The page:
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Metal-driven operation of the human large-conductance voltage- and Ca2+-dependent potassium channel (BK) gating ring apparatus
Division of Molecular Medicine, Department of Anesthesiolog, David Geffen School of Medicine, UCLA, Los Angeles, USA.
Division of Molecular Medicine, Department of Anesthesiolog, David Geffen School of Medicine, UCLA, Los Angeles, USA.
Division of Molecular Medicine, Department of Anesthesiolog, David Geffen School of Medicine, UCLA, Los Angeles, USA.
Division of Molecular Medicine, Department of Anesthesiolog, David Geffen School of Medicine, UCLA, Los Angeles, USA.
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2011 (English)In: Journal of Biological Chemistry, ISSN 0021-9258, E-ISSN 1083-351X, Vol. 286, no 23, p. 20701-20709Article in journal (Refereed) Published
Abstract [en]

Large-conductance voltage- and Ca2+-dependent K+ (BK, also known as MaxiK) channels are homo-tetrameric proteins with a broad expression pattern that potently regulate cellular excitability and Ca2+ homeostasis. Their activation results from the complex synergy between the transmembrane voltage sensors and a large (>300 kDa) C-terminal, cytoplasmic complex (the “gating ring”), which confers sensitivity to intracellular Ca2+ and other ligands. However, the molecular and biophysical operation of the gating ring remains unclear. We have used spectroscopic and particle-scale optical approaches to probe the metal-sensing properties of the human BK gating ring under physiologically relevant conditions. This functional molecular sensor undergoes Ca2+- and Mg2+-dependent conformational changes at physiologically relevant concentrations, detected by time-resolved and steady-state fluorescence spectroscopy. The lack of detectable Ba2+-evoked structural changes defined the metal selectivity of the gating ring. Neutralization of a high-affinity Ca2+-binding site (the “calcium bowl”) reduced the Ca2+ and abolished the Mg2+ dependence of structural rearrangements. In congruence with electrophysiological investigations, these findings provide biochemical evidence that the gating ring possesses an additional high-affinity Ca2+-binding site and that Mg2+ can bind to the calcium bowl with less affinity than Ca2+. Dynamic light scattering analysis revealed a reversible Ca2+-dependent decrease of the hydrodynamic radius of the gating ring, consistent with a more compact overall shape. These structural changes, resolved under physiologically relevant conditions, likely represent the molecular transitions that initiate the ligand-induced activation of the human BK channel.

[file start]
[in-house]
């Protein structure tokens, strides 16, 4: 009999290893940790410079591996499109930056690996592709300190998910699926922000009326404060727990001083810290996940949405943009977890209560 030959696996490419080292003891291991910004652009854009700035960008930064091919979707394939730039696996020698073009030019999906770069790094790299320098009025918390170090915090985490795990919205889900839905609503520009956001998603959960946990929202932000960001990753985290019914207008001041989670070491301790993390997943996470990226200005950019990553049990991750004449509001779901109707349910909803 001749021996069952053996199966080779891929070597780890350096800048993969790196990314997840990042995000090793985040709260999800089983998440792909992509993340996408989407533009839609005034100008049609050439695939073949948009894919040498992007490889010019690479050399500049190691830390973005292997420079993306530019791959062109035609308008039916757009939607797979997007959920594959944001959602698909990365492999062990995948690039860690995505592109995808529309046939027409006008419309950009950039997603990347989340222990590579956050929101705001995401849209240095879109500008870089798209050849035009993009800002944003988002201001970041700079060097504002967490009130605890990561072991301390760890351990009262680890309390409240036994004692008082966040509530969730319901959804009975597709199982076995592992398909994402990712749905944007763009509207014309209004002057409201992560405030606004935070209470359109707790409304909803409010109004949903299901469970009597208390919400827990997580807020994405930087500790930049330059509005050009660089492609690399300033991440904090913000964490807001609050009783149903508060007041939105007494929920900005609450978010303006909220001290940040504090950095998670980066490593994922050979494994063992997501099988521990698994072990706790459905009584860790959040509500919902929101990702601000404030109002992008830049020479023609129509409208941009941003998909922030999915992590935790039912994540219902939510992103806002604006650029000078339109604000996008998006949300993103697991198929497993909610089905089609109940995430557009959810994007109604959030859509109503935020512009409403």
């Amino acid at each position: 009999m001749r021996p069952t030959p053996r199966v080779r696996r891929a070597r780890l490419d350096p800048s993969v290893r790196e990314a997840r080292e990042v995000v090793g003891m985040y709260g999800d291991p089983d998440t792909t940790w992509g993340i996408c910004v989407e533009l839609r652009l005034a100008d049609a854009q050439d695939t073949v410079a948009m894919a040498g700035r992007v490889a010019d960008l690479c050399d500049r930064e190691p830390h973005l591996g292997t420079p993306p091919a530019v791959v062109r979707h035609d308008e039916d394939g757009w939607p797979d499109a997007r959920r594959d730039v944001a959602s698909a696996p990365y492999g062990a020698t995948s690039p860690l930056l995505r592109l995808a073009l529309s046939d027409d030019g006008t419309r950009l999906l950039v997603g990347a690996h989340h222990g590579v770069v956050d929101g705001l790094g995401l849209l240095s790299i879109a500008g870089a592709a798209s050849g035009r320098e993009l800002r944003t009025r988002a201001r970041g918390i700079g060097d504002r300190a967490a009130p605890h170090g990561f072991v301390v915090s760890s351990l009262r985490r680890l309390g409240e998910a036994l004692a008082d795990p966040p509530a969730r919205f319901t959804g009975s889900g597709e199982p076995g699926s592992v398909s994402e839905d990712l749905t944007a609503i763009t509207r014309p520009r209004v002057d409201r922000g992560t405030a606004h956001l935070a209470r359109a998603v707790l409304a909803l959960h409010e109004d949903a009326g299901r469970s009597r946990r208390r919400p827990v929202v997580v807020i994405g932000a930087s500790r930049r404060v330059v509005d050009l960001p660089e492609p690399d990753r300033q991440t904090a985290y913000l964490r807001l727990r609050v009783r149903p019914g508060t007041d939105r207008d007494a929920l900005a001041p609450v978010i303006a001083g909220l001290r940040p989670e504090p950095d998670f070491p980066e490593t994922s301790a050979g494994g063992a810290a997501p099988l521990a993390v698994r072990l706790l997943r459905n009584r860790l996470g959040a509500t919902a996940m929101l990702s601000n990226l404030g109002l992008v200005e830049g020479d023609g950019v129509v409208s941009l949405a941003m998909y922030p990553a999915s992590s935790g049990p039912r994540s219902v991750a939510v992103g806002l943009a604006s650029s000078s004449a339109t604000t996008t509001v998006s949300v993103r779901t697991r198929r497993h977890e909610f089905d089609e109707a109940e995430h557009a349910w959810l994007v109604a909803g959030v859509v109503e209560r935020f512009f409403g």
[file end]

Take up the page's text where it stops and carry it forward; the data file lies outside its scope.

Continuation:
Place, publisher, year, edition, pages
American Society for Biochemistry and Molecular Biology, 2011. Vol. 286, no 23, p. 20701-20709
National Category
Structural Biology
Identifiers
URN: urn:nbn:se:liu:diva-162176DOI: 10.1074/jbc.M111.235234OAI: oai:DiVA.org:liu-162176DiVA, id: diva2:1371955
Available from: 2019-11-21 Created: 2019-11-21 Last updated: 2019-11-26Bibliographically approved

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